I stumbled across a news story out of Texas recently that surprised me a bit. It concerned a woman who had been denied treatment for her wrist by Medicare, because she had an open workers’ comp claim in the state. Even with all the talk and hullabaloo over Medicare and MSA’s the last few years, this specific problem was not one that I was aware of. 

Certainly we knew that there was potential for Medicare denial if the medical issue was directly related to the covered injury – that’s why we are immersed in MSA’s in the first place. But in this case the treatment Medicare denied was for a condition completely unrelated to the workers’ comp injury.

Esther Erwin was hurt on the job in 2001 by a broken cabinet, and needed stitches in her head. This year the problem was a swollen wrist; not related to work or her previous injury. Regardless of the lack of correlation, Medicare refused to pay her doctor. The reason? Erwin received a notice informing her that Medicare requires a letter stating that her workers' comp claim was closed. 

Her claim wasn’t. In Texas nobody’s claim is closed. Ever. In Texas the employee remains entitled to medical benefits for life so long as the treatment relates to the compensable injury. And Medicare was telling her it won’t pay any bill for someone with an open claim; apparently even if the treatment is for a non-compensable issue.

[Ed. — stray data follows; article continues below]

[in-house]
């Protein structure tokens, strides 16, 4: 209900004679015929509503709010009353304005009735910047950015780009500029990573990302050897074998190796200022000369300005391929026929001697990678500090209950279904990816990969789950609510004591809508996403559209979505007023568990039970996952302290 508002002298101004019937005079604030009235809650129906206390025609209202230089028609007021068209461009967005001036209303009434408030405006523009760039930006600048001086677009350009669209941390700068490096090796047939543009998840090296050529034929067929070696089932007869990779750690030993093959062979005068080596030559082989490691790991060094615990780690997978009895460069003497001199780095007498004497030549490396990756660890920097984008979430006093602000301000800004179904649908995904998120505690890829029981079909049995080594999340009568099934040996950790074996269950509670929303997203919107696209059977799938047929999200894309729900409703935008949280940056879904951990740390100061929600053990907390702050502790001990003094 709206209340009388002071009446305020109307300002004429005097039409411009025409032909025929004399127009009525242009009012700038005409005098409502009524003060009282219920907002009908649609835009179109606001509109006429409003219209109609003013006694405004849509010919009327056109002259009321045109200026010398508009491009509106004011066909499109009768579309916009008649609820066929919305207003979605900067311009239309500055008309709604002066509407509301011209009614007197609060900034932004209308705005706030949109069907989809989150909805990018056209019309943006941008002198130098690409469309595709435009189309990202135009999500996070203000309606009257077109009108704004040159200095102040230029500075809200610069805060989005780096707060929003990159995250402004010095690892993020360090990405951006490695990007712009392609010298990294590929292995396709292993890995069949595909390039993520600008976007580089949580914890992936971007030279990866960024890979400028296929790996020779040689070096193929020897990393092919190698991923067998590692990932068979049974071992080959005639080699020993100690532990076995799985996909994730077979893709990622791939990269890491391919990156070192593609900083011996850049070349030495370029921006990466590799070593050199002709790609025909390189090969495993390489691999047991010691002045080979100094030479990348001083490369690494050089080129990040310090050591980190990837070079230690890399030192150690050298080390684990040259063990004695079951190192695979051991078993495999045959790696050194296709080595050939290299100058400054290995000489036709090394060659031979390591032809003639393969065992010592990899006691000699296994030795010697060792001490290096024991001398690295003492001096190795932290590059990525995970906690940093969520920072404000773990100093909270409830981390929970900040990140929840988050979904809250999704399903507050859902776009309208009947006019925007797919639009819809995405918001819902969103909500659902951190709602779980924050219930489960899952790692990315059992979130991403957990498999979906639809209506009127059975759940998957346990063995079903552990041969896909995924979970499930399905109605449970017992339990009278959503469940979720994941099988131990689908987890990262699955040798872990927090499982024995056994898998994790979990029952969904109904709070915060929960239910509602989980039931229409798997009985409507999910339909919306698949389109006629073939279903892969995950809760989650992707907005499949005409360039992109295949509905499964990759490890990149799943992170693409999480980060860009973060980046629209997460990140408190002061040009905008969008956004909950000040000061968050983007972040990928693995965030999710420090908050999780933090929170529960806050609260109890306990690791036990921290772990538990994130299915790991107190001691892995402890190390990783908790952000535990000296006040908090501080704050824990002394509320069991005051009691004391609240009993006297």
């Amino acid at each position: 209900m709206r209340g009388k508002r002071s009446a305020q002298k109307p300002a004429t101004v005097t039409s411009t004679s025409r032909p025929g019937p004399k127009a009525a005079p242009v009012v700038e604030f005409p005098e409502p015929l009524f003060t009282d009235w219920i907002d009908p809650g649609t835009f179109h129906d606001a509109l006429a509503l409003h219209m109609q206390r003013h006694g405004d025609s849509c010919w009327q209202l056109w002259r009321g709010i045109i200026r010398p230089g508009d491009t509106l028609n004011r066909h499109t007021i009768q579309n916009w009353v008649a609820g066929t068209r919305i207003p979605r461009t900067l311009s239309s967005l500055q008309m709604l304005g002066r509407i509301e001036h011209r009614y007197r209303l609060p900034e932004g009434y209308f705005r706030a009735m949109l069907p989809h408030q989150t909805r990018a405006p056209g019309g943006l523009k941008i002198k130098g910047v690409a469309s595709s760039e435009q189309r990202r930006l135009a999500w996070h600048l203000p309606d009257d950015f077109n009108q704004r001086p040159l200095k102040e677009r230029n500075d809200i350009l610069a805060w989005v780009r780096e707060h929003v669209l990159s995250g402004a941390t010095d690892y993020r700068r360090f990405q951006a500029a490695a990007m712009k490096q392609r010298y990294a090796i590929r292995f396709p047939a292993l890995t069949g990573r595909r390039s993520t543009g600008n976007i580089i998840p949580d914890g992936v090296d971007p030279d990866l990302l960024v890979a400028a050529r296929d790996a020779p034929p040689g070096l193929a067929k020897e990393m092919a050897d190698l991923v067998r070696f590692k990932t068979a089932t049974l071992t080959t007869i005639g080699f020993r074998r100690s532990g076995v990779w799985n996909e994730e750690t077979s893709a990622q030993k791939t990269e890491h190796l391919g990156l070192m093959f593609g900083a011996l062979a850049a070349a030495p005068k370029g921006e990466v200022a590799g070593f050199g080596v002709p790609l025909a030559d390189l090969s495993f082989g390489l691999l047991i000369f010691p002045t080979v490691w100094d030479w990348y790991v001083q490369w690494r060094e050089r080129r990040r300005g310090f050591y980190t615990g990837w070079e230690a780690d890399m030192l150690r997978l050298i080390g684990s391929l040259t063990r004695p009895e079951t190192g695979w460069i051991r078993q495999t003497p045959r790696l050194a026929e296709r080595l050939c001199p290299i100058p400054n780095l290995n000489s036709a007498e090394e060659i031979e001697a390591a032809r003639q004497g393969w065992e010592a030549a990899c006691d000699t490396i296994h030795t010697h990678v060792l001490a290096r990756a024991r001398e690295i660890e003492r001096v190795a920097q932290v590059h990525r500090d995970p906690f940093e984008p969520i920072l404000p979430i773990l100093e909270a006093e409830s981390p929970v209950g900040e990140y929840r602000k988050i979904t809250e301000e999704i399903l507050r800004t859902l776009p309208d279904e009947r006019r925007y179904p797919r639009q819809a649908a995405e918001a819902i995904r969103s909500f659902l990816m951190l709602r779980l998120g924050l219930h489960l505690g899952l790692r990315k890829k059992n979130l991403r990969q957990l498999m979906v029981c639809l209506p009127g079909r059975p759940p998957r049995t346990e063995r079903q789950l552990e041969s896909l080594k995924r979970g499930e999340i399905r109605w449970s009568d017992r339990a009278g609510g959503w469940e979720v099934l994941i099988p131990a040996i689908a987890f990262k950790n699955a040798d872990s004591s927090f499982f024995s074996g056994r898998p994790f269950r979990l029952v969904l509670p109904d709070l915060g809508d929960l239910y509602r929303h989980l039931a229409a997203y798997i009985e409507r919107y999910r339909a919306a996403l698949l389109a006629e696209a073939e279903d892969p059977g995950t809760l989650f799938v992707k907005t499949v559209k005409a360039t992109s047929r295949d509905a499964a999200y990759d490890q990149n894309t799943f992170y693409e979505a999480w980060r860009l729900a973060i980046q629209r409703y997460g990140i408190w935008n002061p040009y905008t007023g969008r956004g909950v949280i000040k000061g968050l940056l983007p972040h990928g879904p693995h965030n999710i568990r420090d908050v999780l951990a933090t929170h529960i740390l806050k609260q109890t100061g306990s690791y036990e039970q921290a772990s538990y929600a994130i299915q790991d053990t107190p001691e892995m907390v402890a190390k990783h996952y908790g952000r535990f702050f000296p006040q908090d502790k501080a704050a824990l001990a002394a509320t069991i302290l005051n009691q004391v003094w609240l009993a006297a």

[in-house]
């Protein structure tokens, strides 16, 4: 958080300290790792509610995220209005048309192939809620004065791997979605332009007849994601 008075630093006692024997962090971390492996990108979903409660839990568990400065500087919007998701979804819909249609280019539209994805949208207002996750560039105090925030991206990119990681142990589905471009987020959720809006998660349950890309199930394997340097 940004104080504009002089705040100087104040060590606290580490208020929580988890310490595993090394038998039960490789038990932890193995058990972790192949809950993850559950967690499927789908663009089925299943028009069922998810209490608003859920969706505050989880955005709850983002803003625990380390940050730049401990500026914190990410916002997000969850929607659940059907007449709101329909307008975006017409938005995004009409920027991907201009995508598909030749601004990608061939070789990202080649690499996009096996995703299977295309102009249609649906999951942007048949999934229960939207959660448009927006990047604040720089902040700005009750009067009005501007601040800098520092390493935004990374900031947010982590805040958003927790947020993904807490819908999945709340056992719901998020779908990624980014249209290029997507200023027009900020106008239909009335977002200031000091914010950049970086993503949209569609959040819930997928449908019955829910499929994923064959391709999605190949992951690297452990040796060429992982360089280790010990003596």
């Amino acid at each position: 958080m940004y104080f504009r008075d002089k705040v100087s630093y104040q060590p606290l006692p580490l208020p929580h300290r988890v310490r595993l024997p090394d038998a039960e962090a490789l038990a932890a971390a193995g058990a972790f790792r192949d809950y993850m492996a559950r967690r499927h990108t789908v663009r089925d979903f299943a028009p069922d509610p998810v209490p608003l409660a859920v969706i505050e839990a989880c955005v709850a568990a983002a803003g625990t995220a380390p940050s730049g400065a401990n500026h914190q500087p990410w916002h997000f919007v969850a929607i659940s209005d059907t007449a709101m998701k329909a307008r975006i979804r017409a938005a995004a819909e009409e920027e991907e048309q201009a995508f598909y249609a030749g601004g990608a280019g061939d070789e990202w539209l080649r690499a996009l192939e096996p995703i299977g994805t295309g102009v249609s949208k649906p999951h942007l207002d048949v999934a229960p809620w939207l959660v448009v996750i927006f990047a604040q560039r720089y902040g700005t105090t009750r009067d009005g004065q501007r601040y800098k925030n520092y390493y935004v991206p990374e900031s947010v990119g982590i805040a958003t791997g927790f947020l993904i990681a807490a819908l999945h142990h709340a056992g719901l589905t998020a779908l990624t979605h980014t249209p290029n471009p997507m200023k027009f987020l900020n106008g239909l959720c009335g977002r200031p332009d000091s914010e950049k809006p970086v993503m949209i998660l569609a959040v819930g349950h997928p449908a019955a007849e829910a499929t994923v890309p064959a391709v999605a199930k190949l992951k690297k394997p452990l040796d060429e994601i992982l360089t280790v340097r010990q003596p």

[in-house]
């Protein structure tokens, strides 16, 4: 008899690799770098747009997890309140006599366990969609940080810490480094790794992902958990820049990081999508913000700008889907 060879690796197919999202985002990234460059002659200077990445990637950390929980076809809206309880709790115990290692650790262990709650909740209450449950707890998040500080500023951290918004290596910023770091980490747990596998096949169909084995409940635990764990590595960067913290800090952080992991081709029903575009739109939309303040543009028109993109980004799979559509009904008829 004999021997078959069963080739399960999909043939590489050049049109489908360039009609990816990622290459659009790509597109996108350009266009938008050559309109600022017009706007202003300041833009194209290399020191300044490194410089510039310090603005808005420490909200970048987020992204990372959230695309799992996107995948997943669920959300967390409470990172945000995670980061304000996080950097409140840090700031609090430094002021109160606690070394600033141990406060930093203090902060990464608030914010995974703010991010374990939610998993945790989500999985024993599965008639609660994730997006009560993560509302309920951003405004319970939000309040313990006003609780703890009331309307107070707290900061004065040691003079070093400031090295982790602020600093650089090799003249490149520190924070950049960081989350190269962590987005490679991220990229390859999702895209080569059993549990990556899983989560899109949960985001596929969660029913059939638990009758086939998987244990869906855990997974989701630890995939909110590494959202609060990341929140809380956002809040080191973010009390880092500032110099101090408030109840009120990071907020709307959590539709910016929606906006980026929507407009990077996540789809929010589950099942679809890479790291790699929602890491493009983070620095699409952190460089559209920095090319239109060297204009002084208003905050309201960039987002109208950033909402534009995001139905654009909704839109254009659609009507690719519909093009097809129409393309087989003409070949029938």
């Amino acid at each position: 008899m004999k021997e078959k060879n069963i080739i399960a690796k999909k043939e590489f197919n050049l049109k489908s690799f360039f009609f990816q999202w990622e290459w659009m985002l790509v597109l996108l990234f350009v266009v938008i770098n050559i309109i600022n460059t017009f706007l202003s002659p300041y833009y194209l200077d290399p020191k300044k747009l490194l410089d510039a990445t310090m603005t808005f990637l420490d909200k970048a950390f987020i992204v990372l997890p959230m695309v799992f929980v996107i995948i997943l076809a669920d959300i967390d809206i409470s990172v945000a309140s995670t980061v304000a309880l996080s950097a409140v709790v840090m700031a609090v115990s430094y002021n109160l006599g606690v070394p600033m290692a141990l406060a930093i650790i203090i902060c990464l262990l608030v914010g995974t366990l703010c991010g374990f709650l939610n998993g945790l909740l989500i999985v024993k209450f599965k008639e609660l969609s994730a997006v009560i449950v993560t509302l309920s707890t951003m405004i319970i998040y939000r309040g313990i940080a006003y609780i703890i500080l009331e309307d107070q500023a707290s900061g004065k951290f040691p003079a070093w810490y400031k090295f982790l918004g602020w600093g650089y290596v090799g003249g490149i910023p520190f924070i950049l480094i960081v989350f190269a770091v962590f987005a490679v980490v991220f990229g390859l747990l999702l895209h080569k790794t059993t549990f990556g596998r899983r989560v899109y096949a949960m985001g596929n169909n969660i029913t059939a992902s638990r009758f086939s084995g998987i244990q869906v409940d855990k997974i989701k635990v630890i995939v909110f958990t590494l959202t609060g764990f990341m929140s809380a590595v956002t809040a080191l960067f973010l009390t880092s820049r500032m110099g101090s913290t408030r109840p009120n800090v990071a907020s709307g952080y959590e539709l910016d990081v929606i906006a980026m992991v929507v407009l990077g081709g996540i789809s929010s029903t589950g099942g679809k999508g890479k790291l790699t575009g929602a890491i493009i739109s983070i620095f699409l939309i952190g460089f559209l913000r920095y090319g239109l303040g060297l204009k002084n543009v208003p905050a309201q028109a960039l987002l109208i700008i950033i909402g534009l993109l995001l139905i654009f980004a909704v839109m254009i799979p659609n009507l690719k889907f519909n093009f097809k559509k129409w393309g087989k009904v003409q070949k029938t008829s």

This clearly makes no sense. Not that I have come to expect common sense when it comes to Medicare issues, but still. I’m just sayin’….

So, I have a few questions related to this, and I invite readers far smarter than I (it is a short trip), and who may also be massively immersed in Medicare and MSA knowledge to impart their wisdom on this matter:

    1. Is this a common issue? In my limited realm of knowledge, Texas is the only state that does not facilitate the closing of claims in this manner. Is this something we see often in the state?
    2. Is there likely something not being included in this story, ie: the wrist was also injured and treated in the original work related incident but that information was excluded from the story?
    3. If this story is as presented, how do we fix it? Do we expect Texas to change their procedures? Or do we expect some common sense from CMS?

Ok, that last question seems a bit ludicrous. Clearly it will be easier for states to change their procedures completely than to ask for common sense out of the federal government. But this isn’t really Texas’ problem. This is the result of a technical policy decision at the federal level. 

This cannot be a simple medical coding error, as the letter did not indicate that they would not pay for a work related injury. Rather it stated the claim must be closed. So we are led to believe that this woman, and presumably others in similar situations, will be denied Medicare reimbursements if they have any prior claims in the state of Texas. Compensability be damned – open is open, after all. 

Seems pretty stupid on the face of things. What am I missing here?

Leave a Reply

Your email address will not be published. Required fields are marked *